My exploration of Costa Rica has been off to a slow start.
Well, at least that’s how I feel when I think back to how jam-packed my travel schedule was in Europe when my work week included three day weekends. It’s also just so easy to travel around Europe. Trains and planes are frequent and cheap.
Costa Rica is a different story. Flying anywhere is way out of my budget, train travel is not an option and buses can be slow and infrequent. Travelling around Costa Rica using public transportation is easy if you have a dedicated amount of time for a vacation, but when you are limited to two-day weekends like me, it poses a bit of a challenge.
Last weekend I decided to take advantage of a rare three day weekend and finally visit a beach in the Guanacaste Province of Costa Rica, which is known to be home to some of the country’s most pristine beaches.
Discovering Tamarindo, Costa Rica in Photos
I chose to visit Tamarindo because, well, there is a direct 6 ½-hour bus there from San Jose that seemed to be easy enough to figure out.
Tamarindo is in the Nicoya Penninsula on the Northern Pacific Coast of Costa Rica. It is the fastest growing city in Costa Rica and rife with big hotels, fancy eateries and ex-pat business owners. In fact, Tamarindo is nicknamed Tamagringo because of all the tourists and residents from the United States who frequent the streets speaking English.
The vibe in Tamarindo is certainly different from anywhere else I’ve been in Costa Rica. At night many tourists here wear lacy dresses and heels, a far cry from the flip-flops and sundresses of Playa Jacó. Prices are high and often listed in the US-dollar. There’s more hassle from shop owners to buy their bargains and mostly everyone speaks English to you right away.
Tamarindo is also the fastest growing city in Costa Rica, though its population is rather small at just more than 3,500. In the busy months around 2,000 tourists also make the city their temporary home.
But the real beauty of Tamarindo is found on the white soft sands of Playa Tamarindo, a long, uninterrupted stretch of beach that takes an hour and 15 minutes to cross. I know this because one night at sunset I walked the entire length of the beach and back.
The beach is mostly rock-free making it a haven for surfers. During my visit the waves were gentle and frequent, making it the perfect place for me to practice my skills.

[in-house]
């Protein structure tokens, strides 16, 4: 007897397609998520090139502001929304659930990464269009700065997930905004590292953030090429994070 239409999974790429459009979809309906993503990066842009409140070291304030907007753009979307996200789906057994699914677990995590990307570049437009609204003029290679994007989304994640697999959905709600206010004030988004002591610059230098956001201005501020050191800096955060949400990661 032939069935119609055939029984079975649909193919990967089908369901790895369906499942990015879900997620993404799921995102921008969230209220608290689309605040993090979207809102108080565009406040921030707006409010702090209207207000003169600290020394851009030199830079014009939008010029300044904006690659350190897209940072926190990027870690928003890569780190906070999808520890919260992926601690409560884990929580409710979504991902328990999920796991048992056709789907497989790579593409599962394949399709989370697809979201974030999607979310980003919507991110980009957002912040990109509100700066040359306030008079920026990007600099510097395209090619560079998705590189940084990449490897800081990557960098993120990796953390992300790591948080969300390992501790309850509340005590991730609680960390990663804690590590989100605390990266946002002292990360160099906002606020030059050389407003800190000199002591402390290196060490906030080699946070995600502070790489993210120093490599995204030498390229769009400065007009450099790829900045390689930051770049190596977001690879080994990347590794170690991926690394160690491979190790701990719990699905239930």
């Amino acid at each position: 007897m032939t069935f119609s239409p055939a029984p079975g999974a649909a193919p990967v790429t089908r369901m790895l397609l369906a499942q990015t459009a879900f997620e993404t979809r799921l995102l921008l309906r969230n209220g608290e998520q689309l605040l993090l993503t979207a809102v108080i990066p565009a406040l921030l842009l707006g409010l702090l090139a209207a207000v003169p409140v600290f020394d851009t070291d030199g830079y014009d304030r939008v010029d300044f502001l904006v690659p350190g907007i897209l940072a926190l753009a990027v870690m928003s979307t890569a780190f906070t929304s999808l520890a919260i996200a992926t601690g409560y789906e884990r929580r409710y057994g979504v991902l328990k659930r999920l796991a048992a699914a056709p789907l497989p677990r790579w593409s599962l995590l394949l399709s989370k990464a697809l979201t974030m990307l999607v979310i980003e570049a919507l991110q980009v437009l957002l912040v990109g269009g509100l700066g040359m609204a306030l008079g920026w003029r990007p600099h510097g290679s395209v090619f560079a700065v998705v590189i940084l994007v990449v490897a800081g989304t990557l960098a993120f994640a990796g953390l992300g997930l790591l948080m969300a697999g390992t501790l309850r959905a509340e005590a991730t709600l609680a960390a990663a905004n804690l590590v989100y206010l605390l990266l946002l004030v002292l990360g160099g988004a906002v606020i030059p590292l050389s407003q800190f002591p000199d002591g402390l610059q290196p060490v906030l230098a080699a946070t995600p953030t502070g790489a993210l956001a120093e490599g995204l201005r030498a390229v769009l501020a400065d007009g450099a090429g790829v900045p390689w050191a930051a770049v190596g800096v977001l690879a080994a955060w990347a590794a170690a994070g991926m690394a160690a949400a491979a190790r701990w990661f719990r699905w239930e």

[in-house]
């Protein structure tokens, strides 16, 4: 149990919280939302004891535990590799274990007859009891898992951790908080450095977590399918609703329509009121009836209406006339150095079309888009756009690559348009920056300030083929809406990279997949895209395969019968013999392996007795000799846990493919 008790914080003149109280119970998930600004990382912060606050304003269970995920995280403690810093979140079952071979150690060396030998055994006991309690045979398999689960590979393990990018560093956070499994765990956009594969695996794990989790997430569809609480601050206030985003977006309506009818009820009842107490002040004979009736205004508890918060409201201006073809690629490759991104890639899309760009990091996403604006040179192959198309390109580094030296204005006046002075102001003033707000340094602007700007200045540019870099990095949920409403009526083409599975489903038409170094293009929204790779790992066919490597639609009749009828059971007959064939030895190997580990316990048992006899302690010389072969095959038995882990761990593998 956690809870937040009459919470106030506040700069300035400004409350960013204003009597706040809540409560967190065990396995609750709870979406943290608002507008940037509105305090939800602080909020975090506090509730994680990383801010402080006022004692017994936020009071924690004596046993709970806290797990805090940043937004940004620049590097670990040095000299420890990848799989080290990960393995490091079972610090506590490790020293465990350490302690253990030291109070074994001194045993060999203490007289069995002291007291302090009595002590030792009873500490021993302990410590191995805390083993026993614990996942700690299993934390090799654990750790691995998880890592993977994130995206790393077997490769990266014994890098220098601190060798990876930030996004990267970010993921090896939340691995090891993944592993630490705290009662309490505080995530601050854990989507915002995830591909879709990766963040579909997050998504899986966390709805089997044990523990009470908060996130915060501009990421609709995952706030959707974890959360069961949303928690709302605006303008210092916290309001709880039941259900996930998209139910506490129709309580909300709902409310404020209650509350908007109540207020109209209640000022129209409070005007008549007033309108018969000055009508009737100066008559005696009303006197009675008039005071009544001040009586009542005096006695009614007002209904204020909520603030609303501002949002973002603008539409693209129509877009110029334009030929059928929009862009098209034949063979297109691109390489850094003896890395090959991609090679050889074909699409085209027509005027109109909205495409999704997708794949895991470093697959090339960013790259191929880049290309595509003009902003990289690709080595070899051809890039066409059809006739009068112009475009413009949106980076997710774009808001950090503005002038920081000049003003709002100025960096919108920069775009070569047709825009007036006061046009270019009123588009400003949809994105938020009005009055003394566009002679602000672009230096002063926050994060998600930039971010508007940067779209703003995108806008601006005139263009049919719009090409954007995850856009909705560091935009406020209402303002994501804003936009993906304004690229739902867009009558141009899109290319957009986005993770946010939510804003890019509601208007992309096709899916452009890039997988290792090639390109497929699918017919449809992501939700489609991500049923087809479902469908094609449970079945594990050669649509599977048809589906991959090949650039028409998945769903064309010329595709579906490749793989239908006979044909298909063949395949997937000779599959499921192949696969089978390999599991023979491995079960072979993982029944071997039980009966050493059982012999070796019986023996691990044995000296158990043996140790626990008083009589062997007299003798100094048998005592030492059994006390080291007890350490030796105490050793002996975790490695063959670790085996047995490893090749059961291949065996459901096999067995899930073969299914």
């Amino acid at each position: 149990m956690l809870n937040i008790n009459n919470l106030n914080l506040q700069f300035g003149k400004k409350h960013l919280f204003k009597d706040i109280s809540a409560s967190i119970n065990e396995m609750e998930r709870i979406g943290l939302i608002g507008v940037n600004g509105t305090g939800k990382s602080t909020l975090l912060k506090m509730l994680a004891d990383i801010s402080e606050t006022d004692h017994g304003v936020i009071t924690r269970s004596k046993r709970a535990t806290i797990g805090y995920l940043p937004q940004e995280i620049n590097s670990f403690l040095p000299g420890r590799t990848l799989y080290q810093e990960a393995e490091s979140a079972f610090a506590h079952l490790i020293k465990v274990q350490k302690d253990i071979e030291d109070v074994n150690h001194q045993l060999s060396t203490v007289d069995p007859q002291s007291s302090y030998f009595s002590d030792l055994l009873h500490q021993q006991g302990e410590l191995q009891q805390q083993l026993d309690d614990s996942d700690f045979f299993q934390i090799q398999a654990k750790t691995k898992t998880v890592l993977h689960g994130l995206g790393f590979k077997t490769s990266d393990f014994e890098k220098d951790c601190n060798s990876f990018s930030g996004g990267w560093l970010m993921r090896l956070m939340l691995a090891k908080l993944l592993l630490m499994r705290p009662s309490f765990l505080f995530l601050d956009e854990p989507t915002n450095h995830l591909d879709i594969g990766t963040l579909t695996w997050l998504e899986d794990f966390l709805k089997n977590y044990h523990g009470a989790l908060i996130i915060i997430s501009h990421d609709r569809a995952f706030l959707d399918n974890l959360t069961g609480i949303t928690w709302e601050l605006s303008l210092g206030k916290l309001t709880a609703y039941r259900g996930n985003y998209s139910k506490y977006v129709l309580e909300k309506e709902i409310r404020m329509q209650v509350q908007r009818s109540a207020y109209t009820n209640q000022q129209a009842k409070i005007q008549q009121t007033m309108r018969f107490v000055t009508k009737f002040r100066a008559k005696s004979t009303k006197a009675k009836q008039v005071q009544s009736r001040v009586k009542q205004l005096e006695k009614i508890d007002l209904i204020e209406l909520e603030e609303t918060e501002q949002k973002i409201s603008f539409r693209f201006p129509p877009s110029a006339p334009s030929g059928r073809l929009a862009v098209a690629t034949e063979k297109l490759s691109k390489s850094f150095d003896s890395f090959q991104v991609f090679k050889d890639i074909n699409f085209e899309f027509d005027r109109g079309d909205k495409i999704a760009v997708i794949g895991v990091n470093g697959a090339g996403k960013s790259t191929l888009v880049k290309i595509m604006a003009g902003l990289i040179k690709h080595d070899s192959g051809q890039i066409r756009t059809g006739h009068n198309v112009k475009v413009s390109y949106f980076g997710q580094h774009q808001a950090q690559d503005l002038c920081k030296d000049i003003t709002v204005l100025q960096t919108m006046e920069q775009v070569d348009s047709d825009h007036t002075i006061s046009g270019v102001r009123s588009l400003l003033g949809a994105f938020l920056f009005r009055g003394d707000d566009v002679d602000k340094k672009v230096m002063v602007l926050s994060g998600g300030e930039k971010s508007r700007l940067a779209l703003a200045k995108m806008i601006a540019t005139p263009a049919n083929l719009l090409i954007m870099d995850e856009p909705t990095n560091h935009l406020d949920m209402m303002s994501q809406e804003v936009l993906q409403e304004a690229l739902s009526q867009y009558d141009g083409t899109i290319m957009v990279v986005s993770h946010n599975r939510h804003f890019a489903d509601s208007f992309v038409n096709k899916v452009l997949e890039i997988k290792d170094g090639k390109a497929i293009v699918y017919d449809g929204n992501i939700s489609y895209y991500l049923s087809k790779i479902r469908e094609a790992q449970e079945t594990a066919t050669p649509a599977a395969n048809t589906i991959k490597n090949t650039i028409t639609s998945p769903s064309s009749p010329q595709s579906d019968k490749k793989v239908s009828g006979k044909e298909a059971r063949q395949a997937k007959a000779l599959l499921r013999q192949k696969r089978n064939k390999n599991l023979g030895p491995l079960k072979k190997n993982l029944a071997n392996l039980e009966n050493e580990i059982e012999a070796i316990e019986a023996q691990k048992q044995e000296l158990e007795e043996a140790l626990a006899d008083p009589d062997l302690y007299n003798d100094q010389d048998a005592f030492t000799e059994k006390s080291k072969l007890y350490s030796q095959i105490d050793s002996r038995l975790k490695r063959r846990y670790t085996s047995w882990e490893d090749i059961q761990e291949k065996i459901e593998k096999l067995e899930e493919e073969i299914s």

Portions of the surf are covered in rocks though, which adds a beautiful element to the landscape.
Restaurants, bars and hotels line a portion of the beach. One morning I stopped for breakfast at the Oceans. I enjoyed typical gallo pinto con huevos and a cappucinno while gazing at the most serene landscape of palm trees, tan sand and blue waters of the ocean just several feet away.
Amongst the madness of Tamagringo I wandered in search for Costa Rican authenticity one evening. I found it at Soda el Sabor de la Vida, a small family-owned restaurant recommended to me by the receptionist at Coral Reef Surf Hostel.
While waiting for my arroz con pollo I spoke with the owner Daniel who was quite curious as to how my solo gringa self had stumbled into his restaurant.
Daniel and his family speak no English, he would probably never learn, he told me. But he was brimming with curiosity about the United States and my home state of California.
How big is California? How many people live there? Is it hot?
For 20 minutes I sat with Daniel answering his questions about California and asking my own about his family and life in Tamarindo.
My arroz con pollo came wrapped up in a box. I said gracias and pura vida before making my way to the beach to lean up against a palm tree and eat while stare out at the dark waves.
The owner’s son, a boy of maybe 7 ran past me on the beach carrying a bag of palm leaves.
“Buen provecho, muchacha y gracias!” he shouted on his way to a well-lit restaurant. He stopped there and wandered amongst the tables in search for some tamagringos to buy his palms.
Where to Stay in Tamarindo
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